Tile drainage can make land more sustainable

Parts of the Prairies have too much water in the spring and too little in the summer months. Controlled drainage is a way to store water in the field, making it available when needed or removed when needed.
 | File photo

In much of Manitoba, this fall was the season of tractor tire ruts.

From late August until the middle of October, about 200 millimetres of rain and snow fell on southern Manitoba and North Dakota.

The excess precipitation turned farm fields into soup, and growers struggled to get combines and tractors on the land. Some farmers got stuck and many created massive ruts in their fields. But others, with tile drainage, caused less damage.

“The guys that had fields that were tiled, they had ruts, but they weren’t the one foot deep ruts…. They were a few inches (deep),” said Tom Scherer, a drainage and irrigation expert with North Dakota State University.

“And they were able to get their soybeans (harvested).”

Most growers on both sides of the border did get their soybeans, corn, wheat and other crops harvested in 2019, but a large portion of the harvest was delayed until the soil froze in November, when fields were firm enough to support equipment.

A harvest season with 200 mm of rain is a rarity in the northern U.S. Plains and Canadian Prairies, but extreme weather events may be the new normal.

“We have encountered drought and excess moisture in the same farming year,” Bill Campbell, a farmer from Minto, Man, wrote in a letter to Prime Minister Justin Trudeau in November.

“We are looking for federal leadership to ensure that our operations remain sustainable so that we can continue to be an economic driver in this country.”

If droughts or floods cut more deeply into crop production, agriculture will struggle to be an economic driver.

For instance, potato growers in Manitoba and North Dakota took a massive hit because of horribly wet conditions this fall. An estimated $100 million worth of potatoes could not be harvested.

The solution to such losses might be found in three letters: CTD.

“Controlled (tile) drainage is the use of one or more flow restricting devices (stop logs, risers, gates, and valves) placed inline with the tile drainage pipes, allowing the water level in the field to be artificially set,” the Prairie Agricultural Machinery Institute wrote in a 2018 paper.

Parts of the Prairies have too much water in the spring and too little in the summer months. Controlled drainage is a way to store water in the field, making it available when needed or removed when needed.

Research from Ontario and the United States suggests CTD increases corn and soybean yields by three to 11 percent.

Such yield gains are dependent on weather, but there’s little doubt that CTD reduces the year-to-year variation in yield.

“As such, CTD should be considered a risk mitigation practice that can help protect producers from crop losses and could potentially stabilize yields over the long term,” said a 2017 research paper from the Ontario Soil and Crop Improvement Association.

The added benefit is it reduces the outflow of nitrogen and phosphorus from agricultural land.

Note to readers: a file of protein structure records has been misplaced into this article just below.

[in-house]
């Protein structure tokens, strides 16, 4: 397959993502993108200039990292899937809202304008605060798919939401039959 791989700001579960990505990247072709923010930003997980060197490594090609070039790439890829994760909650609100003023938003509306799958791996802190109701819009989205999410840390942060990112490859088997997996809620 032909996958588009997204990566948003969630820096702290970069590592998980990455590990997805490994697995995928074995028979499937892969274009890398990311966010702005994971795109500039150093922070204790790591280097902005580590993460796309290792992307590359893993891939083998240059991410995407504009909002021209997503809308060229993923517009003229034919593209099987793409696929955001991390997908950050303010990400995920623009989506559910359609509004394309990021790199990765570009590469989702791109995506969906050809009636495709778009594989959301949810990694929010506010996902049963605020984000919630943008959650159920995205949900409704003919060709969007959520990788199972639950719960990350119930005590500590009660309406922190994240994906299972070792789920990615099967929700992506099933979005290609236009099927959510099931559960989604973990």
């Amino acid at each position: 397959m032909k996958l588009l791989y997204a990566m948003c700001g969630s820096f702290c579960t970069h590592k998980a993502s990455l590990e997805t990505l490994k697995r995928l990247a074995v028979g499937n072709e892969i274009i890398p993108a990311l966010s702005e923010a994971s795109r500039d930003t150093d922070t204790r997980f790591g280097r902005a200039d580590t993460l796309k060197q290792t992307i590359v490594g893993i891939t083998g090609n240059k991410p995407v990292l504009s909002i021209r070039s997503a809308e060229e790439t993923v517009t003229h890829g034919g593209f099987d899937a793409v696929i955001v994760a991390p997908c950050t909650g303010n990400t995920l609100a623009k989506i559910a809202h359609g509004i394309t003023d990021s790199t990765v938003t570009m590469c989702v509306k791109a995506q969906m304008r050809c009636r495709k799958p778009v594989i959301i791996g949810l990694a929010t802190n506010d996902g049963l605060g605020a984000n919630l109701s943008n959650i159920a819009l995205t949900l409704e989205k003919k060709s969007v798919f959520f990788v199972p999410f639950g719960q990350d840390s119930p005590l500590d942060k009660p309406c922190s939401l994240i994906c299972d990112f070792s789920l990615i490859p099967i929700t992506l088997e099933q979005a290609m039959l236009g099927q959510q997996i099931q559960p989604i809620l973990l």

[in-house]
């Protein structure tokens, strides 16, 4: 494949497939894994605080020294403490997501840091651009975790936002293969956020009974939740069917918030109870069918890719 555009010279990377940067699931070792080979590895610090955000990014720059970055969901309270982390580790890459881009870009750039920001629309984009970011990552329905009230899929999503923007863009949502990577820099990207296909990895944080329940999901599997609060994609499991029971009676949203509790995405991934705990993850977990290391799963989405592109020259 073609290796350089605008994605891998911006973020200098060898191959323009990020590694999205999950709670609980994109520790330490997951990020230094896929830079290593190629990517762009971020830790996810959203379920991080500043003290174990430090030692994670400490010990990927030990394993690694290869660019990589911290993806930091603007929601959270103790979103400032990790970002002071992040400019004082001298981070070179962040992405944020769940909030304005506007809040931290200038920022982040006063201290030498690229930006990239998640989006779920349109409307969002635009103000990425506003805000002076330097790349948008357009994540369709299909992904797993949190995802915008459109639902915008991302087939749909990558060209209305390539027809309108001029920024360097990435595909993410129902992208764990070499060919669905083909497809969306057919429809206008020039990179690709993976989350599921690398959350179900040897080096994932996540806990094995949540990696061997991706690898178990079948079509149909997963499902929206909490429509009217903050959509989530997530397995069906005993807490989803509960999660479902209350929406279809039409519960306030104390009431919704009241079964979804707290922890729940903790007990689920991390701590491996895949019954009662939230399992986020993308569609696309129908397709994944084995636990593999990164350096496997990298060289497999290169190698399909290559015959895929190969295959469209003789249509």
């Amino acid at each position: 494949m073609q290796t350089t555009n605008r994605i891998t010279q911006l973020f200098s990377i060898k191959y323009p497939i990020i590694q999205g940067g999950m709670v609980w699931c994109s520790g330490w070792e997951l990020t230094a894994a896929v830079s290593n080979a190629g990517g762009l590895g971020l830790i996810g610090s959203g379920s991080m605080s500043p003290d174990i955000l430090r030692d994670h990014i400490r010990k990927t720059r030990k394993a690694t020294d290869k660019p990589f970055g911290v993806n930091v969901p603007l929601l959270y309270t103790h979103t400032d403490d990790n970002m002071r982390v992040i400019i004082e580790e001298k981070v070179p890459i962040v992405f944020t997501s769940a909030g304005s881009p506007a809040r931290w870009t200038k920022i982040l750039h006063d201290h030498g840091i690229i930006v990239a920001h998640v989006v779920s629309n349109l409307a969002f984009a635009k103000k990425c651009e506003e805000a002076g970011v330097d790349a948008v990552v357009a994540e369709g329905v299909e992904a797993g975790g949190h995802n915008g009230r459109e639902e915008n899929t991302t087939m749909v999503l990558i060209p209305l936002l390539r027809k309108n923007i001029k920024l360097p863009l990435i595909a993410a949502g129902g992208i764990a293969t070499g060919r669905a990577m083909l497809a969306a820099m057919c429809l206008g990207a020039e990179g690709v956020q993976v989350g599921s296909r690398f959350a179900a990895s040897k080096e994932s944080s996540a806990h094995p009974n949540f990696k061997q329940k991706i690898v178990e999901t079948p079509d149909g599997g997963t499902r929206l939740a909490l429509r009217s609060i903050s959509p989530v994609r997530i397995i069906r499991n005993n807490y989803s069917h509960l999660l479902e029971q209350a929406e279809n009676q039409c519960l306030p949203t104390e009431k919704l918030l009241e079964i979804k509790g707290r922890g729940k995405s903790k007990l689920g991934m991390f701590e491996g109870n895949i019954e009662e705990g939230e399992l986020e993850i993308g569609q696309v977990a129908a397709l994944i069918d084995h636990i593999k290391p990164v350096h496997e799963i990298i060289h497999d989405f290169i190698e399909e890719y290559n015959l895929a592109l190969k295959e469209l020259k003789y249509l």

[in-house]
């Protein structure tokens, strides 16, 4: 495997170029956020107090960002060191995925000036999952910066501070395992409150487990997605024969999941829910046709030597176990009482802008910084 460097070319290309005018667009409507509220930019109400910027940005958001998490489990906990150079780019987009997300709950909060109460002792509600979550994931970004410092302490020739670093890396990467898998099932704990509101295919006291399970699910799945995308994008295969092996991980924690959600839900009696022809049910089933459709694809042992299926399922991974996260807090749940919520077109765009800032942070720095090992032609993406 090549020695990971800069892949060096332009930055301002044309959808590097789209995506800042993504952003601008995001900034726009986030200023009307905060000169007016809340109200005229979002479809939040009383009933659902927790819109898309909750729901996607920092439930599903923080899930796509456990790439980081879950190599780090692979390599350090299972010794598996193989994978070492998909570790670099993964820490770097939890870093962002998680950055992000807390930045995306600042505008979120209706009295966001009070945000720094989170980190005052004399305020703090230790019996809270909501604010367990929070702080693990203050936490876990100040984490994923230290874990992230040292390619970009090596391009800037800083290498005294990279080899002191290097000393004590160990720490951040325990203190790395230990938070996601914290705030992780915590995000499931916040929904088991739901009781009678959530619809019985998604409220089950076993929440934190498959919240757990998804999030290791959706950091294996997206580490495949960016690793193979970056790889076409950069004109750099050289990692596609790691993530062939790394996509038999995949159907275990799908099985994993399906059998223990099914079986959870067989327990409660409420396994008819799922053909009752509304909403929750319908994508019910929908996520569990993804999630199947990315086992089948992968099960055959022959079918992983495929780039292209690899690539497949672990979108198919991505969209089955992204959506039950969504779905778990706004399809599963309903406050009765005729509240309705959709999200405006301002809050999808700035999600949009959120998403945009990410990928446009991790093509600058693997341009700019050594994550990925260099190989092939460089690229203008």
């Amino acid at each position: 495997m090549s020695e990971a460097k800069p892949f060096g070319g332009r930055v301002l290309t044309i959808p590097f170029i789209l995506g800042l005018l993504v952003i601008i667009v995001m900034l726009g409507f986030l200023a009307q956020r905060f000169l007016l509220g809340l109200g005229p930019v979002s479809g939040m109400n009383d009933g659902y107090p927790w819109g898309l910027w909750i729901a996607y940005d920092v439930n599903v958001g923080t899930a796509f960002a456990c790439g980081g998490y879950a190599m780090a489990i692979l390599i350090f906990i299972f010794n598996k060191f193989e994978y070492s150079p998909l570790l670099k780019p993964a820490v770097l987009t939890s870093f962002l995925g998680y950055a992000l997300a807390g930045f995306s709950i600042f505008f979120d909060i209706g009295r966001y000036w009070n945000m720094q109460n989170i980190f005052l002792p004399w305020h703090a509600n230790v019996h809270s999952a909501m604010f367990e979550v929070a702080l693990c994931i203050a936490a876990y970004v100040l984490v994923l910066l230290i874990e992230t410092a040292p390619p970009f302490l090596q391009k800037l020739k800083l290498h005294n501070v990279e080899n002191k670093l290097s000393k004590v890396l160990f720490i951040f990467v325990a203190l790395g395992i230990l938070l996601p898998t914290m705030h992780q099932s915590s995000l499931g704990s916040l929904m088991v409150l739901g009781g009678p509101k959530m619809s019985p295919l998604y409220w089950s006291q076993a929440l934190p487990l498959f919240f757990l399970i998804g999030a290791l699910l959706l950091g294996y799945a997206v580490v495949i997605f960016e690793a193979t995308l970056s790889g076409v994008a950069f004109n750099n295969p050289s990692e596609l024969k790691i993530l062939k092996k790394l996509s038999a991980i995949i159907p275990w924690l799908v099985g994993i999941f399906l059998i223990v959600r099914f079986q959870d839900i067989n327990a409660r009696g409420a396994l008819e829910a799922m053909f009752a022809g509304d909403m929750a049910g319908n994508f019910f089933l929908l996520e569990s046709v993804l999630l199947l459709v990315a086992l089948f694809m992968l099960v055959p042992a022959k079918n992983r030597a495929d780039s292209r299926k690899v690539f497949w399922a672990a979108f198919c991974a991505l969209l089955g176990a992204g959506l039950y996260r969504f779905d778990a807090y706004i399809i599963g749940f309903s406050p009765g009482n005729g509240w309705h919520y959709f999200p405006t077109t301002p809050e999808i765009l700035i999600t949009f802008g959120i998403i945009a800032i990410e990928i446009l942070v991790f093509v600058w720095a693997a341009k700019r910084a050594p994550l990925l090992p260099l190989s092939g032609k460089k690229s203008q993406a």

“Improvement in water quality is considered a public benefit attributed to CTD,” said the Ontario paper.

“The public benefits associated with CTD retrofits may justify public investment (in CTD).”

There are financial benefits for producers and environmental benefits for the public, but few Canadian farmers have fields with CTD.

The Manitoba government is trying to change that, at least in a small way.

Under its Ag Action program, CTD qualifies as a beneficial management practice and is eligible for taxpayer support.

If a farmer completes an environmental farm plan, the province will share the cost of installing control structures for a tile drainage system to a maximum of $50,000.

A provincial government official who spoke off the record said the budget of the entire Ag Action program is in the millions of dollars rather than tens of millions or hundreds of millions of dollars.

“It’s missing a couple of zeros.”

In other words, the financial incentive will encourage a few producers to adopt CTD, but not hundreds of producers.

Installing tile drainage costs about $600 to $900 per acre. The additional cost of CTD depends upon the number of control structures per field.

If the federal government was willing to kick in more cash, much more, over the next few decades, it might be possible to have millions of acres with CTD in Western Canada.

In the meantime, producers may have noticed that their neighbour, who has tile-drained land, had more success in 2019.

Tile helped with excess moisture this fall, but it also helps in the spring.

“They could get (on fields) in spring a week or 10 days earlier on the pieces that were tiled,” said Sandi Loewen of K & S Tile in Altona, Man.

“This year that made a big difference with harvest.”

Investing in CTD does require a change in farming philosophy, Loewen said.

For decades, prairie farmers have focused on getting bigger — more acres and more bushels. CTD is about investing in an existing land base.

“It’s a whole new mentality,” she said. “How can we become more efficient with the land that we have and also create that sustainability.”

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